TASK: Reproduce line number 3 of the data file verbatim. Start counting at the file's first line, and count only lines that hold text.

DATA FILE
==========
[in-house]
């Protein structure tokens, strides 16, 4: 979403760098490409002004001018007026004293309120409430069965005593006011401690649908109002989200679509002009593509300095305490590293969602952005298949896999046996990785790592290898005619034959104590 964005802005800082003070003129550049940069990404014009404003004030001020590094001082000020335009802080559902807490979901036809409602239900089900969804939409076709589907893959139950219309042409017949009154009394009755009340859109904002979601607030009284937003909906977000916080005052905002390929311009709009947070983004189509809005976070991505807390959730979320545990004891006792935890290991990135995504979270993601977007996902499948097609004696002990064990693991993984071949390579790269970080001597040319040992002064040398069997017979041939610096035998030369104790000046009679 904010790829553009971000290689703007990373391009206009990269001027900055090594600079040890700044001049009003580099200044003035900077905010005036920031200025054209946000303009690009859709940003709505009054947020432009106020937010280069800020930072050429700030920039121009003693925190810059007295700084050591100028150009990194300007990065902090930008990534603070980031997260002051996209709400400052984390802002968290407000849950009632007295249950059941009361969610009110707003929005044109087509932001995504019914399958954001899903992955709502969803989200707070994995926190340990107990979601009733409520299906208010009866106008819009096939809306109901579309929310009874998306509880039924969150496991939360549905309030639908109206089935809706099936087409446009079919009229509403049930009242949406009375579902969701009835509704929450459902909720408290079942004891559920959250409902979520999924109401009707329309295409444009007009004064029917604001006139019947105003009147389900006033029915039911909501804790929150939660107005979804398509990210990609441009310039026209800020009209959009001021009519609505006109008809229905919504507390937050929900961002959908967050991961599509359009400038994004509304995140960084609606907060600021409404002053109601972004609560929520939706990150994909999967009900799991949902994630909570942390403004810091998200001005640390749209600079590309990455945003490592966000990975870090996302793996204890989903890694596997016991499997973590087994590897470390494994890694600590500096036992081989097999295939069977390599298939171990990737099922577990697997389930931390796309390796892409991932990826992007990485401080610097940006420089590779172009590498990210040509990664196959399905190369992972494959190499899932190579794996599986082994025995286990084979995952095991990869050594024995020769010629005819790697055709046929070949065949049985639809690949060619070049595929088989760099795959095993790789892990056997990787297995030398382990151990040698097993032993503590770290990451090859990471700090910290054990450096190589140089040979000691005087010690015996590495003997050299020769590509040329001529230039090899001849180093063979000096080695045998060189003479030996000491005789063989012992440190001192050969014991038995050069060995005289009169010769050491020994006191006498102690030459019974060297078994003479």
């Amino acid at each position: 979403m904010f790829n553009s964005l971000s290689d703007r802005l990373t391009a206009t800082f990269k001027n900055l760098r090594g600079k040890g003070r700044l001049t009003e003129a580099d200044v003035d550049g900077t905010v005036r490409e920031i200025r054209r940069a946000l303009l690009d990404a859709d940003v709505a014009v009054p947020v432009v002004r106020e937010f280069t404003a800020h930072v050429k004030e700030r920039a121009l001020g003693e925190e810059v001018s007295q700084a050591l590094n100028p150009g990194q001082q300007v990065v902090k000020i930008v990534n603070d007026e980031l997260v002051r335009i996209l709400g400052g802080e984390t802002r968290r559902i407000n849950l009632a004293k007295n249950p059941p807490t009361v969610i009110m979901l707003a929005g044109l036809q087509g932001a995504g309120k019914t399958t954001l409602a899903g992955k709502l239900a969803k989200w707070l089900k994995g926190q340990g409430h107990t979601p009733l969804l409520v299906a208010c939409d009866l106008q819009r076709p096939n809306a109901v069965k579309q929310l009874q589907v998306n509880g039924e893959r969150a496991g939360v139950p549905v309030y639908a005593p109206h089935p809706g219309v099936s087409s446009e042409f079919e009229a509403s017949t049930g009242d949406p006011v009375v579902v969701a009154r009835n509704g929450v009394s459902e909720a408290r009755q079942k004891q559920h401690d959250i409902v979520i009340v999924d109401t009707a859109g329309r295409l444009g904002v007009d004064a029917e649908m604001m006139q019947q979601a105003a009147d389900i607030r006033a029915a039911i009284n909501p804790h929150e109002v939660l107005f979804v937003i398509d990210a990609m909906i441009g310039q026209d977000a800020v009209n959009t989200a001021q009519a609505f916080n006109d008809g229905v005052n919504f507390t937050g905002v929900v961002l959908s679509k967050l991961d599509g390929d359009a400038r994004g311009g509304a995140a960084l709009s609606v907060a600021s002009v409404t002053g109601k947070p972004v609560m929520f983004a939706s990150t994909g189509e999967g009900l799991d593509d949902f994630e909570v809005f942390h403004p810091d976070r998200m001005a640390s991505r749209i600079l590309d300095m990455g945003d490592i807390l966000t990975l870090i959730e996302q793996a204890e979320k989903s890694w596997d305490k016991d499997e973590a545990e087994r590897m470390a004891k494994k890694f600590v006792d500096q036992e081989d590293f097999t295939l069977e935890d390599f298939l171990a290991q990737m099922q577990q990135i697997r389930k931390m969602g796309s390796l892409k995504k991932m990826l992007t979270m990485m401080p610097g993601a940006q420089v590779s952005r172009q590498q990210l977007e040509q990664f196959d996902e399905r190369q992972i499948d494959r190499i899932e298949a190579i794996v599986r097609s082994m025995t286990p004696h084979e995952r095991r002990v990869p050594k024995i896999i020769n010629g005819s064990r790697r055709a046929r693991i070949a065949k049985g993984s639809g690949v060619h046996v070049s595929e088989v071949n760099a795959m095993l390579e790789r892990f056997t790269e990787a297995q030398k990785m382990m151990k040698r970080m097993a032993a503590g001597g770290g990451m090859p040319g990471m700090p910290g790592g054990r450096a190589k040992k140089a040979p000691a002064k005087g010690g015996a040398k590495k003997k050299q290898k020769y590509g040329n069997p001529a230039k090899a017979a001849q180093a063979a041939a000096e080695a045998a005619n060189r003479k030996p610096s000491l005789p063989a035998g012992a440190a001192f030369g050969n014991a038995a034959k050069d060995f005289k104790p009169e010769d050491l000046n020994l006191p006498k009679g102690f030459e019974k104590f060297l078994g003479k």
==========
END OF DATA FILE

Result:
């Amino acid at each position: 979403m904010f790829n553009s964005l971000s290689d703007r802005l990373t391009a206009t800082f990269k001027n900055l760098r090594g600079k040890g003070r700044l001049t009003e003129a580099d200044v003035d550049g900077t905010v005036r490409e920031i200025r054209r940069a946000l303009l690009d990404a859709d940003v709505a014009v009054p947020v432009v002004r106020e937010f280069t404003a800020h930072v050429k004030e700030r920039a121009l001020g003693e925190e810059v001018s007295q700084a050591l590094n100028p150009g990194q001082q300007v990065v902090k000020i930008v990534n603070d007026e980031l997260v002051r335009i996209l709400g400052g802080e984390t802002r968290r559902i407000n849950l009632a004293k007295n249950p059941p807490t009361v969610i009110m979901l707003a929005g044109l036809q087509g932001a995504g309120k019914t399958t954001l409602a899903g992955k709502l239900a969803k989200w707070l089900k994995g926190q340990g409430h107990t979601p009733l969804l409520v299906a208010c939409d009866l106008q819009r076709p096939n809306a109901v069965k579309q929310l009874q589907v998306n509880g039924e893959r969150a496991g939360v139950p549905v309030y639908a005593p109206h089935p809706g219309v099936s087409s446009e042409f079919e009229a509403s017949t049930g009242d949406p006011v009375v579902v969701a009154r009835n509704g929450v009394s459902e909720a408290r009755q079942k004891q559920h401690d959250i409902v979520i009340v999924d109401t009707a859109g329309r295409l444009g904002v007009d004064a029917e649908m604001m006139q019947q979601a105003a009147d389900i607030r006033a029915a039911i009284n909501p804790h929150e109002v939660l107005f979804v937003i398509d990210a990609m909906i441009g310039q026209d977000a800020v009209n959009t989200a001021q009519a609505f916080n006109d008809g229905v005052n919504f507390t937050g905002v929900v961002l959908s679509k967050l991961d599509g390929d359009a400038r994004g311009g509304a995140a960084l709009s609606v907060a600021s002009v409404t002053g109601k947070p972004v609560m929520f983004a939706s990150t994909g189509e999967g009900l799991d593509d949902f994630e909570v809005f942390h403004p810091d976070r998200m001005a640390s991505r749209i600079l590309d300095m990455g945003d490592i807390l966000t990975l870090i959730e996302q793996a204890e979320k989903s890694w596997d305490k016991d499997e973590a545990e087994r590897m470390a004891k494994k890694f600590v006792d500096q036992e081989d590293f097999t295939l069977e935890d390599f298939l171990a290991q990737m099922q577990q990135i697997r389930k931390m969602g796309s390796l892409k995504k991932m990826l992007t979270m990485m401080p610097g993601a940006q420089v590779s952005r172009q590498q990210l977007e040509q990664f196959d996902e399905r190369q992972i499948d494959r190499i899932e298949a190579i794996v599986r097609s082994m025995t286990p004696h084979e995952r095991r002990v990869p050594k024995i896999i020769n010629g005819s064990r790697r055709a046929r693991i070949a065949k049985g993984s639809g690949v060619h046996v070049s595929e088989v071949n760099a795959m095993l390579e790789r892990f056997t790269e990787a297995q030398k990785m382990m151990k040698r970080m097993a032993a503590g001597g770290g990451m090859p040319g990471m700090p910290g790592g054990r450096a190589k040992k140089a040979p000691a002064k005087g010690g015996a040398k590495k003997k050299q290898k020769y590509g040329n069997p001529a230039k090899a017979a001849q180093a063979a041939a000096e080695a045998a005619n060189r003479k030996p610096s000491l005789p063989a035998g012992a440190a001192f030369g050969n014991a038995a034959k050069d060995f005289k104790p009169e010769d050491l000046n020994l006191p006498k009679g102690f030459e019974k104590f060297l078994g003479k």